CHANGES TO MUM
At week 1 of pregnancy you are not actually pregnant but in another week you will be ovulating and have an opportunity to conceive. During your monthly cycle your body goes through many changes to prepare for conception. Your cycle is mostly controlled by a variety of hormones, as a matter of fact the luteinising hormone (LH) triggers ovulation.
Your cervical secretions go through a number of changes too, your uterus and cervix produce a special secretion that fills the opening of the cervix, lines the uterus and fallopian tubes as you approach your fertile period. This makes the fallopian tubes slippery and ready to receive sperm, ready for when the egg is released. The secretion protects the sperm for 3 to 5 days in your body until ovulation when one follicle ruptures and releases its egg.
Ovulation and your fertile phase is a small period of time and therefore it can make the timing of sexual intercourse and ovulation quite difficult. For women with a 28 day cycle the fertile phase is generally between day 10 and 18 after your period; with ovulation usually occurring on day 14.
Studies have shown that a higher probability of conception occurs if you engage in intercourse 1 to 3 days before ovulation. Therefore a sperm is ready and waiting for the release of an egg, that then becomes a structure called the corpus luteum. This produces progesterone, a hormone essential for the development of an embryo.
A woman is also meant to be most fertile during this time but can be up to 5 days prior to ovulation, therefore successful conception and fertilisation of the egg is more likely at this stage of your cycle. If the egg is not fertilised the corpus luteum shrinks and dies, the endometrium (lining of the uterus) is then shed at your next menstrual period.
Planning for a Baby
If you are planning to try for a baby then there are a few steps that you will need to take prior to trying. Also plan ahead for the changes a baby and becoming a parent will make in your life.
Firstly if you are currently using some form of contraception you will need to stop. This can be easier said than done.
If you are using the pill as your contraceptive, it is referred to as an intrauterine contraceptive device and takes a little more fore-planning. If you have decided to try for a baby it is recommended that you stop taking the pill a month before trying to conceive and having one normal menstrual period before becoming pregnant.
However some studies show that some women can be extremely fertile immediately following stopping taking the pill and therefore could be the perfect time, especially for couples with fertility problems to try for a baby.
There are other factors that you should consider when trying to conceive such as you and your partners health. If you are both as healthy as you can be at the time of conception then your chances of a trouble-free pregnancy and labour are significantly increased. After all, making some small changes to your lifestyle to increase your chances of a healthy baby really are worth the effort.
Smoking, Drugs & Alcohol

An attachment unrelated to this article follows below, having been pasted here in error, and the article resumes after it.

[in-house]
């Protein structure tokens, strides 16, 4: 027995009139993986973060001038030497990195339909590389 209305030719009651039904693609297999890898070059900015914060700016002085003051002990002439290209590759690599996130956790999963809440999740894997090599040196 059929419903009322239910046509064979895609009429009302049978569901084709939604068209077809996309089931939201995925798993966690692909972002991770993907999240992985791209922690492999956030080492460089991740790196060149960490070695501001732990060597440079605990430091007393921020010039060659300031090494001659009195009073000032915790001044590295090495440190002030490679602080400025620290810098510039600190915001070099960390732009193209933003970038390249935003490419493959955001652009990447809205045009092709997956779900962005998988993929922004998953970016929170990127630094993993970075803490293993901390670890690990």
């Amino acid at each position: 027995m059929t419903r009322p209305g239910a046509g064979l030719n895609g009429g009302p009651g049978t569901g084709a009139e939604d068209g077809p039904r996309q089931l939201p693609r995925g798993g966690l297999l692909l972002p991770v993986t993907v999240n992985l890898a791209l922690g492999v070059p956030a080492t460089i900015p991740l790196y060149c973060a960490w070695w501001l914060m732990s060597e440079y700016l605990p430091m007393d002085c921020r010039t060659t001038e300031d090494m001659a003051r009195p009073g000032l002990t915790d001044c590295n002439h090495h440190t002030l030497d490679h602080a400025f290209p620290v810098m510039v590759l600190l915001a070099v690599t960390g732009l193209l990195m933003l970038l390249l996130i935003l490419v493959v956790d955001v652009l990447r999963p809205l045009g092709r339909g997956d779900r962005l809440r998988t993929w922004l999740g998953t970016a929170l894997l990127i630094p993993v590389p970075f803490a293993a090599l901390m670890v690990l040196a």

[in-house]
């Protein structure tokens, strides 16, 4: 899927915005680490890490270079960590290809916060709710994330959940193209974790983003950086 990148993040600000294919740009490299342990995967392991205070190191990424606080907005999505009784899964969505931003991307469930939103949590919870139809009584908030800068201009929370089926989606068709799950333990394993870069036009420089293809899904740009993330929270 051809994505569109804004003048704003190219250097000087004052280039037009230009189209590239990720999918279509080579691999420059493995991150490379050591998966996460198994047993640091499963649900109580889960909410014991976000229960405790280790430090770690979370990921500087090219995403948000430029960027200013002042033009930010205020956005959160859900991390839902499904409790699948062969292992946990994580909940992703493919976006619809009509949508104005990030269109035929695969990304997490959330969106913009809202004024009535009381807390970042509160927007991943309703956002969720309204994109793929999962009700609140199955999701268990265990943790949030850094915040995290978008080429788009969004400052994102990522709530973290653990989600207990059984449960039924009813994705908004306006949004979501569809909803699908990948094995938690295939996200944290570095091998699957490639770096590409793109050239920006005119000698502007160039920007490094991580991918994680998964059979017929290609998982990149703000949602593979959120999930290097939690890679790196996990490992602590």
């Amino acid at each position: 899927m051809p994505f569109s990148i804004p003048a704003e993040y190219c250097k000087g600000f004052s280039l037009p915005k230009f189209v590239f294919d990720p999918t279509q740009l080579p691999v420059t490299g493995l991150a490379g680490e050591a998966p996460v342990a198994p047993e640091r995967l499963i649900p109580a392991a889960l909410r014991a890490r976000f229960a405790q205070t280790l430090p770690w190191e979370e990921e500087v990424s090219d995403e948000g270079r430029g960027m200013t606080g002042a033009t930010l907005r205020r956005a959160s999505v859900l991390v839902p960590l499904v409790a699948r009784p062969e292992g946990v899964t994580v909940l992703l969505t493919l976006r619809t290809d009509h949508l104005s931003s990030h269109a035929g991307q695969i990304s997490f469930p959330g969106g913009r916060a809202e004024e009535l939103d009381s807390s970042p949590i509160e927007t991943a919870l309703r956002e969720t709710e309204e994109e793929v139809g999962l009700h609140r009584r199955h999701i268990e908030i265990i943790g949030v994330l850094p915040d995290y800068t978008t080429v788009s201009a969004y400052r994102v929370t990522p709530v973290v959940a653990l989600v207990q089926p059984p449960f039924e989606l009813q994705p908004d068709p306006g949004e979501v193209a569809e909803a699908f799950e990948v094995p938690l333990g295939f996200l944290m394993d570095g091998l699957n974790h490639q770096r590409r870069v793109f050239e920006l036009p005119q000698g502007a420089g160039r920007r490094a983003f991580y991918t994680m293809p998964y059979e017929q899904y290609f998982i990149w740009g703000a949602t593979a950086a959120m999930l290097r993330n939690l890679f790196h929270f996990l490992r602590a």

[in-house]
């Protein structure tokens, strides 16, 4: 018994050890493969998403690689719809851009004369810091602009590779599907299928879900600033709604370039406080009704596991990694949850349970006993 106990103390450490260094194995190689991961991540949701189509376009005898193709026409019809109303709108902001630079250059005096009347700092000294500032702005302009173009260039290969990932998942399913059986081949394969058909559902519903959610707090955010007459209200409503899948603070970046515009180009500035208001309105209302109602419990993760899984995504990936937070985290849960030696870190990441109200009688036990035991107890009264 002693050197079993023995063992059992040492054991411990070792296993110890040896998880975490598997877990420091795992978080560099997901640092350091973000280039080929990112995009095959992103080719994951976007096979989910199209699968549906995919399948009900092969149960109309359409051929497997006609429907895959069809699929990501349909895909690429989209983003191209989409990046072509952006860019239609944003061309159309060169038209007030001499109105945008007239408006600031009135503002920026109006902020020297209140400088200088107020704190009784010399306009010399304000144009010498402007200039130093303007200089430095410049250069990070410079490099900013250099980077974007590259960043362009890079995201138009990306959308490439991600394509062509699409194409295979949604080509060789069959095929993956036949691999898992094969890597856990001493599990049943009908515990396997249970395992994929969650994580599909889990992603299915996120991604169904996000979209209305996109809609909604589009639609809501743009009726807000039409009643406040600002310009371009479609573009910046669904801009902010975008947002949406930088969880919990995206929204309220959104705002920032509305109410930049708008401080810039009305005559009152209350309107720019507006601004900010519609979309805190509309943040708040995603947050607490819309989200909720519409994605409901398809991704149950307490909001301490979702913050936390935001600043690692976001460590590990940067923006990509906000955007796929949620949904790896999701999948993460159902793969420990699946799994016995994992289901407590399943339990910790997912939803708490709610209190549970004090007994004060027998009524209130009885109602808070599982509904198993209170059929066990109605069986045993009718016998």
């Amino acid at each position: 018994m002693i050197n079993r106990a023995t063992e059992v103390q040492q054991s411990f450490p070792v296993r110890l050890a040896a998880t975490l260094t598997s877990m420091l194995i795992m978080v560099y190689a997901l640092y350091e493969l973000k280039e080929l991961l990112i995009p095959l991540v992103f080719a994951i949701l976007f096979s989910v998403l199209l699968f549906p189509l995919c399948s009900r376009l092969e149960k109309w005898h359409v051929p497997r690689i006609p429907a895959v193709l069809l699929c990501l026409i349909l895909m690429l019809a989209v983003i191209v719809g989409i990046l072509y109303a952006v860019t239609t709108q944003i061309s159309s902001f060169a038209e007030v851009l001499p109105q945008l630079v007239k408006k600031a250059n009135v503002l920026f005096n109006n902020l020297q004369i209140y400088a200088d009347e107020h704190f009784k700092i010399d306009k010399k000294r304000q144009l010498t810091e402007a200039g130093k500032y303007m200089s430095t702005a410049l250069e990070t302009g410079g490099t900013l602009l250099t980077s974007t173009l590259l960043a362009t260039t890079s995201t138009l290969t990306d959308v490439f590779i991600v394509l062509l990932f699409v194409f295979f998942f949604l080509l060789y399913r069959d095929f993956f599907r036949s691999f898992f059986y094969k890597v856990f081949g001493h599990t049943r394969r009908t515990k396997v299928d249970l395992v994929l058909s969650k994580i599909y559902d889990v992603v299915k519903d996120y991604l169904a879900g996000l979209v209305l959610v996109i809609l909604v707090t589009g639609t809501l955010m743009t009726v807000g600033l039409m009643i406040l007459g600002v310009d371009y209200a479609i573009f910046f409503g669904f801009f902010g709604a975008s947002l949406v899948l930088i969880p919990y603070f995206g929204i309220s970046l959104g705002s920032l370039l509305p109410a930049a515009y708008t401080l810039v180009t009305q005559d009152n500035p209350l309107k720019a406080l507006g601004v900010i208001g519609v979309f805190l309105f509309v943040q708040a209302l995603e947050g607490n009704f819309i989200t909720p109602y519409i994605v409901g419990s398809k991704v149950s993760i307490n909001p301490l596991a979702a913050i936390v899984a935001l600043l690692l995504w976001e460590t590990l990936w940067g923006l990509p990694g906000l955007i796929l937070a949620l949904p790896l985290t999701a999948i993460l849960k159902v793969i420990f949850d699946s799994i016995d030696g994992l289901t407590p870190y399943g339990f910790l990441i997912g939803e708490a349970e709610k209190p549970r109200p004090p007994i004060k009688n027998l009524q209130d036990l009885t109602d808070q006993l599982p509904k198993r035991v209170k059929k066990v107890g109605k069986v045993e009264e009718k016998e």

Some lifestyle changes that you should make before having a baby include quiting smoking, drugs (both over the counter and class A drugs) and alcohol consumption. These three changes will not only make a significant difference to your unborn baby’s health but help your chances of conceiving in the first place.
Diet & Exercise
Diet and exercise are further more an important part of your health and the health of your baby. A balanced diet and regular exercise will ensure that you are providing adequately for your baby, plus will reduce strain on your body during pregnancy.
Also ensure that you are getting enough folic acid in your diet. It is recommended that you take a pre-conception vitamin to help prepare your body for pregnancy.
These generally include folic acid to help lower the risk of your baby suffering from birth defects including spina bifida. There are also vitamins for your partner to help with preparing for conception.
For further information on diet (including getting a sufficient amount of vitamins to support the development of a healthy baby) and exercise see the relevant articles found under “During Pregnancy” in the menu.
While you can not change it, yours and your partners age is something that you have to take into consideration when trying for a baby. As mentioned earlier it can affect how long it takes for you to conceive, however it can also affect your babies chances of chromosomal defects such as Down’s syndrome. Testing for chromosomal abnormalities can be done early on during pregnancy for high-risk couples.
Time, Costs & Relationships
There are other factors when deciding to add to your family which you may not have thought of during the excitement. Having a baby is very time consuming and you should be aware of the changes that will occur to your life style.
A baby is a huge commitment and will require a lot of time and attention for at least the next 20 years of your life!
Along with the time needed to take care of a baby (then child) for the next couple of decades also comes the financial responsibility. A significant amount of your earnings will be needed for items related to raising and taking care of your baby and can be quite a shock for some families financially.
Not only do you need many new items that you have never needed before, house hold running costs will also increase with the addition to your family.
Make the decision to have a baby for the right reasons. You may think that having a baby will bring you and your partner closer together, this is NOT a good reason to have a baby.
A baby will change your relationship, but can put strain on one also. A baby is not the solution to “fix” an already volatile relationship. Not only will a baby affect you and your partners relationship but will have an impact on your relationship with close friends and family.